To celebrate the Eat Local Challenge that is going on this month, we’d like to highlight one of our very favorite locally grown root vegetables: carrots! Their eye-popping color, satisfying crunch, and sweet, juicy flavor make them a staple in school lunches and a perennial bestseller in the Produce department. They are a nutritious and highly versatile vegetable, and fall is a perfect time to add a carrot recipe or two into your repertoire.
Locally Grown and Legendary
We are proud to be able to provide locally sourced carrots for much of the year at the Willy Street Co-op, but none are more highly anticipated than the iconic “Tipi carrots” from Tipi Produce, a certified organic vegetable farm located 20 miles south of Madison in Evansville. We buy 40 to 60 thousand pounds of carrots from Tipi Produce every year, and the demand continues to grow. I was lucky enough to speak to Steve Pincus, the co-owner of Tipi Produce, to get the dirt on this year’s carrot crop.
Like so many of our friendly local vegetable suppliers, Steve was happy to take the time to talk about the production systems on his farm, and I was happy to learn! The variety grown at Tipi is called “Bolero,” which is a very sweet, hardy carrot that stores well after being harvested. Carrot seeds require constant moisture and moderate temperatures in order to germinate, so this year’s drought and record-high July temperatures made it difficult to get the crop started, although it is yet to be determined how the unusual weather will affect the final yield. Luckily, this variety does not suffer from many pest or disease problems, so with regular irrigation, the carrots will continue to grow and collect sweetness from the sun until it is time to harvest them in early October. I’ve been told that the carrot harvest at Tipi is a sight to behold— as Steve drives his 1954 single-row carrot harvester down the row, the plowshare loosens the soil behind the carrots while a conveyor belt grabs the green tops of the carrot plants and lifts them whole from the soil. The machine then cuts the tops off and discards them back into the field, where they will add organic matter to the soil.
We can never predict when our supply of Tipi carrots will run out, but it is usually around March or April. They are available as a bulk produce item or in 5-lb and 25-lb bags, so I recommend stocking up and storing them yourself if possible. Carrots will stay crunchy in the crisper of your refrigerator for several months, but they’ll also do very well in a basement or shed if temperatures stay between 30 and 40 degrees Fahrenheit (just beware of critters who might find your tasty treats!).
What’s up, Doc?
It is not a myth that carrots help you see in the dark. Vitamin A is crucial for vision, especially night vision, and carrots are one of the best sources of Vitamin A available to us. Vitamin A isa product of the beta-carotene pigment that gives carrots their characteristic orange color, so it is also found in other orange fruits and vegetables such as sweet potatoes and papaya. Vitamin A is a fat-soluble vitamin, so the best way to make it available to your body is to chop your carrots and sauté them lightly in oil. Juicing is a similarly effective way to maximize the available nutrients of your carrots. Most of the nutrients are concentrated close to the skin, so be sure to brush your carrots lightly when cleaning to preserve the flavor and nutritional value.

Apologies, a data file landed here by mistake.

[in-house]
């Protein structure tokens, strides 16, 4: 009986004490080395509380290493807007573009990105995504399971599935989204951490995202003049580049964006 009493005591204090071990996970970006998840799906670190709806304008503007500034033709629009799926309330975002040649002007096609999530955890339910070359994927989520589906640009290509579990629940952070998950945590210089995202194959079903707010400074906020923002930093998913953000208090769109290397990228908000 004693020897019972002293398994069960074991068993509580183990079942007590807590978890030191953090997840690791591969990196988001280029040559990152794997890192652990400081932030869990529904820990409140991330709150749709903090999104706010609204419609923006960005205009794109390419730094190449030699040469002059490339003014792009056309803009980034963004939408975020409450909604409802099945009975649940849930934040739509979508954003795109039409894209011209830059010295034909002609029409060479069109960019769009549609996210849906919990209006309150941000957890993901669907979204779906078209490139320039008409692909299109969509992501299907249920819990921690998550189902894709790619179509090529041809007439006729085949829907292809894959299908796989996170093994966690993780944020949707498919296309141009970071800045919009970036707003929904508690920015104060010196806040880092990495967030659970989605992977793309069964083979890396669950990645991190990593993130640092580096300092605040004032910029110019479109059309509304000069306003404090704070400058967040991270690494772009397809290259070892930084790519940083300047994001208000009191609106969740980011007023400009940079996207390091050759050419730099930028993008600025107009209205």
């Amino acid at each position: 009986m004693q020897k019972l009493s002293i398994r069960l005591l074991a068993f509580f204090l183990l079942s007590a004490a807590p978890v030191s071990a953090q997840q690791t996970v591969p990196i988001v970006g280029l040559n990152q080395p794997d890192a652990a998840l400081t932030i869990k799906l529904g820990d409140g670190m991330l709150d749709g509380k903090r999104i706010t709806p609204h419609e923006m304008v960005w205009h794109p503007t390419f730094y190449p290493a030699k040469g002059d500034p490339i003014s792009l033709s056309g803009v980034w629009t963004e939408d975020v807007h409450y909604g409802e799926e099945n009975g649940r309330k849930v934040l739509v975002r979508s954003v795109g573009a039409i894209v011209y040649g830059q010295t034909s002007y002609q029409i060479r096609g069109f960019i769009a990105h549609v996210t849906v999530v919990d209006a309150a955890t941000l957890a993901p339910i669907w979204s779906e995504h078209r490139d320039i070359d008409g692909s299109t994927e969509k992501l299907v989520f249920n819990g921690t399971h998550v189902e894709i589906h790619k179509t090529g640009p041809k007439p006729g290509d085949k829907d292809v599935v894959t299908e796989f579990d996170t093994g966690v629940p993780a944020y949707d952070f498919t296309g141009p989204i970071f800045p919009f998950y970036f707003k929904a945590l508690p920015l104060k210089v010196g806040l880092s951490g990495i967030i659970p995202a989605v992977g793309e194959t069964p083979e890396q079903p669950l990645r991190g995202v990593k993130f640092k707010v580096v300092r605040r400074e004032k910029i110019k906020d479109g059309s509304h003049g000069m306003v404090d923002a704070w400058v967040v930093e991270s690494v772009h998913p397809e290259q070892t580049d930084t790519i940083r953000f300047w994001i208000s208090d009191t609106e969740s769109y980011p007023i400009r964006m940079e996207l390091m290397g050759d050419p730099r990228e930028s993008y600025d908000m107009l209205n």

Carrots also have a relatively high sugar content, as far as vegetablesgo. Sautéing them or roasting them at 400˚F will enhance their sweetness by caramelizing the natural sugars. Some folks even like to add brown sugar or honey, but I find that it’s not necessary as the carrots are so sweet on their own.
Several years ago, I worked at a farmers’ market in Rutland, VT and I met a woman who grew carrots of the most beautiful hues—yellows, reds, oranges, purples, and whites. She told me a story—more like a legend—about the history of the orange table carrot as we know it today. The wild ancestor of the modern-day carrot is Queen Anne’s Lace, a common wildflower. The roots of this plant are white, woody, and quite bitter. In Central Asia and Europe, carrots were selectively bred over centuries to become straighter, sweeter, and more colorful, like the ones I saw in Rutland. But the popularity of the orange carrot, according to legend, began in the 16th century in the Netherlands, where the national hero was William of Orange. Although this story is now widely dismissed as a myth, it is true that orange became the most popular carrot color around that time, and the Dutch still wear orange to every national sporting event.
The many uses of carrots
Carrots are some of the most versatile vegetables that exist. They are delicious raw or cooked, grated or chopped, juiced or steamed, in everything from stews, slaws, stir-fries, salads to cupcakes. Check out the Willy Street Co-op website for a list of recipes by ingredient to find our latest suggestions for how to use them.